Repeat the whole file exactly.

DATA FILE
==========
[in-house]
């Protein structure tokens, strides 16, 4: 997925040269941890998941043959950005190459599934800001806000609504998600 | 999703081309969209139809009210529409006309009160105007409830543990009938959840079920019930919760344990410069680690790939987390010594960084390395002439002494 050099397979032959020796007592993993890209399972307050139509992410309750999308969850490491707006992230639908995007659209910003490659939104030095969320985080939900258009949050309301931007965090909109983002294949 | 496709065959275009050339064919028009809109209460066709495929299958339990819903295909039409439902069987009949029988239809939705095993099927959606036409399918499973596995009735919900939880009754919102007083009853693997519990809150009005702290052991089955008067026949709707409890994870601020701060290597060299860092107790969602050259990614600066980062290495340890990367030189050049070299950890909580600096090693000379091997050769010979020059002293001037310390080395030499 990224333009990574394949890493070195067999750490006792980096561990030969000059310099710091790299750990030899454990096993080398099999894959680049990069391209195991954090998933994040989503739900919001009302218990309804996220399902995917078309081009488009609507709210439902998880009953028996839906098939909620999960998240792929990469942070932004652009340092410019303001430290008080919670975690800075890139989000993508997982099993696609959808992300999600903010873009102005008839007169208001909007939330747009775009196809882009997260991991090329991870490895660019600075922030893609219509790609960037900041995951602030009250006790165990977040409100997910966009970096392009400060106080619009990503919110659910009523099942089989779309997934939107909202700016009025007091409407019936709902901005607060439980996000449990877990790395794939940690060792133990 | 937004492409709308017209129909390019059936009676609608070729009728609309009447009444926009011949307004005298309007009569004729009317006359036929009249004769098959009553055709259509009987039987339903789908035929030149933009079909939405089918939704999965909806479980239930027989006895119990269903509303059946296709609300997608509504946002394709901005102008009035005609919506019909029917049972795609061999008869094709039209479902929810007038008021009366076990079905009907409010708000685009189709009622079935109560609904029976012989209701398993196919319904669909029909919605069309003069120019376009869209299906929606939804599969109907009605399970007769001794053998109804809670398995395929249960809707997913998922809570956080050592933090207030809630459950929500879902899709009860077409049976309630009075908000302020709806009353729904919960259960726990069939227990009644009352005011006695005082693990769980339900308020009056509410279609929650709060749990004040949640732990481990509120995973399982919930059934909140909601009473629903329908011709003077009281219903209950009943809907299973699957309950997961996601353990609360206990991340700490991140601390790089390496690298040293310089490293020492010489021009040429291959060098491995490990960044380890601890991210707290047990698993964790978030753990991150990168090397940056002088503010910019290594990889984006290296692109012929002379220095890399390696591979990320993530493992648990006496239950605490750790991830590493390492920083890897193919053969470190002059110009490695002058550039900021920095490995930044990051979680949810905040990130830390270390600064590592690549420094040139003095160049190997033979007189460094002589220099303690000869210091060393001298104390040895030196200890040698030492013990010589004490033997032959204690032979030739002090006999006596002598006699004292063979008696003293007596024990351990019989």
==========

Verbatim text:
[in-house]
């Protein structure tokens, strides 16, 4: 997925040269941890998941043959950005190459599934800001806000609504998600 | 999703081309969209139809009210529409006309009160105007409830543990009938959840079920019930919760344990410069680690790939987390010594960084390395002439002494 050099397979032959020796007592993993890209399972307050139509992410309750999308969850490491707006992230639908995007659209910003490659939104030095969320985080939900258009949050309301931007965090909109983002294949 | 496709065959275009050339064919028009809109209460066709495929299958339990819903295909039409439902069987009949029988239809939705095993099927959606036409399918499973596995009735919900939880009754919102007083009853693997519990809150009005702290052991089955008067026949709707409890994870601020701060290597060299860092107790969602050259990614600066980062290495340890990367030189050049070299950890909580600096090693000379091997050769010979020059002293001037310390080395030499 990224333009990574394949890493070195067999750490006792980096561990030969000059310099710091790299750990030899454990096993080398099999894959680049990069391209195991954090998933994040989503739900919001009302218990309804996220399902995917078309081009488009609507709210439902998880009953028996839906098939909620999960998240792929990469942070932004652009340092410019303001430290008080919670975690800075890139989000993508997982099993696609959808992300999600903010873009102005008839007169208001909007939330747009775009196809882009997260991991090329991870490895660019600075922030893609219509790609960037900041995951602030009250006790165990977040409100997910966009970096392009400060106080619009990503919110659910009523099942089989779309997934939107909202700016009025007091409407019936709902901005607060439980996000449990877990790395794939940690060792133990 | 937004492409709308017209129909390019059936009676609608070729009728609309009447009444926009011949307004005298309007009569004729009317006359036929009249004769098959009553055709259509009987039987339903789908035929030149933009079909939405089918939704999965909806479980239930027989006895119990269903509303059946296709609300997608509504946002394709901005102008009035005609919506019909029917049972795609061999008869094709039209479902929810007038008021009366076990079905009907409010708000685009189709009622079935109560609904029976012989209701398993196919319904669909029909919605069309003069120019376009869209299906929606939804599969109907009605399970007769001794053998109804809670398995395929249960809707997913998922809570956080050592933090207030809630459950929500879902899709009860077409049976309630009075908000302020709806009353729904919960259960726990069939227990009644009352005011006695005082693990769980339900308020009056509410279609929650709060749990004040949640732990481990509120995973399982919930059934909140909601009473629903329908011709003077009281219903209950009943809907299973699957309950997961996601353990609360206990991340700490991140601390790089390496690298040293310089490293020492010489021009040429291959060098491995490990960044380890601890991210707290047990698993964790978030753990991150990168090397940056002088503010910019290594990889984006290296692109012929002379220095890399390696591979990320993530493992648990006496239950605490750790991830590493390492920083890897193919053969470190002059110009490695002058550039900021920095490995930044990051979680949810905040990130830390270390600064590592690549420094040139003095160049190997033979007189460094002589220099303690000869210091060393001298104390040895030196200890040698030492013990010589004490033997032959204690032979030739002090006999006596002598006699004292063979008696003293007596024990351990019989």